Soucy Defense of Canada is targeting its composite rubber track at the many countries in the Middle East that operate the M113 series of tracked armoured personnel carriers (APCs) and variants that are currently fitted with conventional steel track with rubber pads.
So far Soucy Defense has supplied more than 11,000 sets of its composite rubber track for installation on a variety of articulated all-terrain vehicles, including the BAE Systems Bv 206, Bv 206S and current production BvS 10, and the Singapore Technologies Bronco.
More than 2,000 vehicle sets have been supplied for the M113 APC and variants used by a number of countries, including Canada and Norway, and they are now standard fit on the current production CV9030N being delivered to Norway.
For trial purposes, the composite rubber track has been installed on many other platforms including the Alvis Scimitar, the Alvis Spartan APC, the Armadillo APC, the ASCOD APC, the M2 Bradley IFV and the Protected Mission Module Carrier G5.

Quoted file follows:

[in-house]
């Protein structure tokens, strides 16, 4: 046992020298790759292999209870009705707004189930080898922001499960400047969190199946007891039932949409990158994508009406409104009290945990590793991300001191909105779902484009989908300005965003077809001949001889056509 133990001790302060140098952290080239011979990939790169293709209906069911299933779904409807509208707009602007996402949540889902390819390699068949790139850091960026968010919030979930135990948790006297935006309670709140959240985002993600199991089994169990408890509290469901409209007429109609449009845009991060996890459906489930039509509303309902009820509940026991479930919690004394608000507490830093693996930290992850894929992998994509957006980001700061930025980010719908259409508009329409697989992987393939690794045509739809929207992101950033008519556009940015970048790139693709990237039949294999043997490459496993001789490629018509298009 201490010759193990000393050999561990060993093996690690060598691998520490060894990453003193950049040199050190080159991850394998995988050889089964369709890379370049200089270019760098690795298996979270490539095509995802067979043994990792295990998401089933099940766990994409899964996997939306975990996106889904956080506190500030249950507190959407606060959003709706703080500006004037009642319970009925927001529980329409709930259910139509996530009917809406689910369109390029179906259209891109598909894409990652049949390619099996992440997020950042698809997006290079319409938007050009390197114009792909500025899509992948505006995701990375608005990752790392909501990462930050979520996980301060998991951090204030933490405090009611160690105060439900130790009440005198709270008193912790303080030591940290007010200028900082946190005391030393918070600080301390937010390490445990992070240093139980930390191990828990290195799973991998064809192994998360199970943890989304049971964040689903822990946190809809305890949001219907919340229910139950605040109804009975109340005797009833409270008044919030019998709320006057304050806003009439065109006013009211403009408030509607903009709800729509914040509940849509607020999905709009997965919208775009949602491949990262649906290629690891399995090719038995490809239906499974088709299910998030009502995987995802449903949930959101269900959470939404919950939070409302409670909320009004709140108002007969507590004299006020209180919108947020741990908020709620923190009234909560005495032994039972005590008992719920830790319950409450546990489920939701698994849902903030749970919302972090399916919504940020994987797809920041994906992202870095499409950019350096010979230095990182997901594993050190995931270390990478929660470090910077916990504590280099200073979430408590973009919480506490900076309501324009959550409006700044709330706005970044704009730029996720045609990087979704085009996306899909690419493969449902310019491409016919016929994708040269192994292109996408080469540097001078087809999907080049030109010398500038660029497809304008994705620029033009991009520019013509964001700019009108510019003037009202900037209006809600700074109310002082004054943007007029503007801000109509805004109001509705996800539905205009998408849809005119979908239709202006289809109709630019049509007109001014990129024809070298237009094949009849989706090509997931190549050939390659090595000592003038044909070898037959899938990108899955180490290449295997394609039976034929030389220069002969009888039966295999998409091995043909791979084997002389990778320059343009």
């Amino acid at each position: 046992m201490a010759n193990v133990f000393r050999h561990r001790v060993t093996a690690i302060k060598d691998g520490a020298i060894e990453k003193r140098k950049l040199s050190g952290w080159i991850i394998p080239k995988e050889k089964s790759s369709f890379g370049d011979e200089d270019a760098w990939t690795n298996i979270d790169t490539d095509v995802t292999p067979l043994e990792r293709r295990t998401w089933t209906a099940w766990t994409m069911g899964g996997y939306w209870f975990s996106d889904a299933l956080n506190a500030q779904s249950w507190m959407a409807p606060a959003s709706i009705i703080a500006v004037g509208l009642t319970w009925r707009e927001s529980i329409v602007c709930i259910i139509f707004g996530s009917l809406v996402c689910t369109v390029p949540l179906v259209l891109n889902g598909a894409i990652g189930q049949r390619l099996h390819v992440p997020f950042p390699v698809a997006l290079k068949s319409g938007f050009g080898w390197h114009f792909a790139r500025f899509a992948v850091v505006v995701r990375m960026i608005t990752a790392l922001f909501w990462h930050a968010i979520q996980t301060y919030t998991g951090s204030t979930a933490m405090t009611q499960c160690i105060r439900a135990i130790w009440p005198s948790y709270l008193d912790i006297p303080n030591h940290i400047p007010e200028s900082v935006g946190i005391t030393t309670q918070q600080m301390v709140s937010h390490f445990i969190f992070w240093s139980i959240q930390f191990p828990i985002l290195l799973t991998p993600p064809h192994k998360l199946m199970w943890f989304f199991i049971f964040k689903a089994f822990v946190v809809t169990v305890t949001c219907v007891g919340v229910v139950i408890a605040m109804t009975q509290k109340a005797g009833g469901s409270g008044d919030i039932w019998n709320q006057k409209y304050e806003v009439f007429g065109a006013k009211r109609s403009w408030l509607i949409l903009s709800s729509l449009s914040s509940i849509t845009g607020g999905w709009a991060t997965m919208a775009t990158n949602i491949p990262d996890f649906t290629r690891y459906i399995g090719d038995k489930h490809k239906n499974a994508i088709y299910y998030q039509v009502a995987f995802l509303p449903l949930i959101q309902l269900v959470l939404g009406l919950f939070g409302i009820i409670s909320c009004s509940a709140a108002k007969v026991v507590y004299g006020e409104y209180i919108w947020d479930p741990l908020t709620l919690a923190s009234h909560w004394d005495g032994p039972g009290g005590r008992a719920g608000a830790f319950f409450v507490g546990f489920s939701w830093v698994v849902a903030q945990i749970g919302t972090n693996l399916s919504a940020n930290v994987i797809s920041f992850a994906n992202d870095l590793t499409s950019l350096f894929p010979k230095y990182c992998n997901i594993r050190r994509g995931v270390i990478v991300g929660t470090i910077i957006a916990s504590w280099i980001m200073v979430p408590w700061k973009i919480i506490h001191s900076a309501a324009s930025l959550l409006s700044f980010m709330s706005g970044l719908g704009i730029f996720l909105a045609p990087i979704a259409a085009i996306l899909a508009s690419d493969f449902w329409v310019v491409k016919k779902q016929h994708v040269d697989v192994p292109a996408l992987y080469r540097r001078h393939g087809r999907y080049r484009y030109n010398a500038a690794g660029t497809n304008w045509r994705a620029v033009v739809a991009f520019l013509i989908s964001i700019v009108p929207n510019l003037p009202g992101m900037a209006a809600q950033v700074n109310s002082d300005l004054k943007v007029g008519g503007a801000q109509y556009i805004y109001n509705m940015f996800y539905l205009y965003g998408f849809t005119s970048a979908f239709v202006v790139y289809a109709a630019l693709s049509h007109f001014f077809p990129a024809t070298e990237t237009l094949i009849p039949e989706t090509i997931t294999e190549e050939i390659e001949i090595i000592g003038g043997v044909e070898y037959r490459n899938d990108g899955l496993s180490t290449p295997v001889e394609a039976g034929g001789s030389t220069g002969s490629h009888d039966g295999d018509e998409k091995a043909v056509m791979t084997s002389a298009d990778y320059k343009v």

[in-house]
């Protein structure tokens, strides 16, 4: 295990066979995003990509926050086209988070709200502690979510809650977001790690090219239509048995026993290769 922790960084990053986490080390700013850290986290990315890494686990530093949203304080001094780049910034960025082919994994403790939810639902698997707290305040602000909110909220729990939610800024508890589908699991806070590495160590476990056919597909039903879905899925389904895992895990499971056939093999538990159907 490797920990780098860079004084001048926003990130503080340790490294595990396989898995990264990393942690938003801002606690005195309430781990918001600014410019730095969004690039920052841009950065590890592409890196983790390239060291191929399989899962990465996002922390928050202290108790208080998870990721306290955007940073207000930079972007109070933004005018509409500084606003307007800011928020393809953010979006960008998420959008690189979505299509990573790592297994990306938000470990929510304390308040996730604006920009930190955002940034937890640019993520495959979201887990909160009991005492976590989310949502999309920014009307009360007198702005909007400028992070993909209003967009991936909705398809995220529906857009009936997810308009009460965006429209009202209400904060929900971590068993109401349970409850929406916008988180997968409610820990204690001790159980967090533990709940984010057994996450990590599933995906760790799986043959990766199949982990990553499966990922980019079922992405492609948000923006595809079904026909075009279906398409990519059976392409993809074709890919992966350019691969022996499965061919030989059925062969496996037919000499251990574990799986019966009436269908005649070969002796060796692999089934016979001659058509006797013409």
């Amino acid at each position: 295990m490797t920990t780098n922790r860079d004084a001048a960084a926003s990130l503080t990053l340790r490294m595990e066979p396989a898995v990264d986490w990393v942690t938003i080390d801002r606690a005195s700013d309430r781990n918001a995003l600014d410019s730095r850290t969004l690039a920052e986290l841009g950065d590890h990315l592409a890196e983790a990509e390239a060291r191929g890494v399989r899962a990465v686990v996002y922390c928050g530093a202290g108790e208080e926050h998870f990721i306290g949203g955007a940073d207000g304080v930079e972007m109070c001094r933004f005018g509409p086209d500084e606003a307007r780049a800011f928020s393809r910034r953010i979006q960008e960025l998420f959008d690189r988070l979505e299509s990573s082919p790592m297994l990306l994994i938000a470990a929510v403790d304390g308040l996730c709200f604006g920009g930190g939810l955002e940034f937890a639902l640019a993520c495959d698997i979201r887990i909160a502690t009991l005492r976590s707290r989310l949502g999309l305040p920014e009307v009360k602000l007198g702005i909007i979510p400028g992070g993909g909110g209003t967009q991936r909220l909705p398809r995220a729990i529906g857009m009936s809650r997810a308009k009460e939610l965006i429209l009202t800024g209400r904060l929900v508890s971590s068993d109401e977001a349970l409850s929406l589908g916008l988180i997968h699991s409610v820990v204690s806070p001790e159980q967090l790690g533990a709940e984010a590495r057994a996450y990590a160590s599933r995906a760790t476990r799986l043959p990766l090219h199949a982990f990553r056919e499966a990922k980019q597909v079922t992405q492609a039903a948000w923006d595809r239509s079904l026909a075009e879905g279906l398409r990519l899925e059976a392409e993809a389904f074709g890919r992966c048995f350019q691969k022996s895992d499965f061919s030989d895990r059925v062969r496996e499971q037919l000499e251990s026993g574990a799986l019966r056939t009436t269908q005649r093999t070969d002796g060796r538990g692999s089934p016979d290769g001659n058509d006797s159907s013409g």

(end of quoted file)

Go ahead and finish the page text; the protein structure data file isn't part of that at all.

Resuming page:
When compared with conventional steel track, composite rubber track offers a significant number of advances including through lifecycle cost savings. Survivability benefits include less rolling resistance, increased top speed and acceleration, reduced engine load and reduced fuel consumption, which leads to an increase in the operating range. Composite rubber track is also much lighter than conventional steel track and causes less noise and vibration, reducing the effect on the crew and the degrading of the vehicle electronics.
Its mean durability is typically between 6,000 and 10,000km and trials have shown that when operating in sand, composite rubber track has around 19 per cent more traction than conventional steel track.
While originally designed for installation on lighter tracked platforms, Soucy Defense has been rapidly increasing the gross vehicle weight (GVW) and has recently tested its tracks at a GVW of 42 tonnes, with the objective being to raise this to 50 tonnes.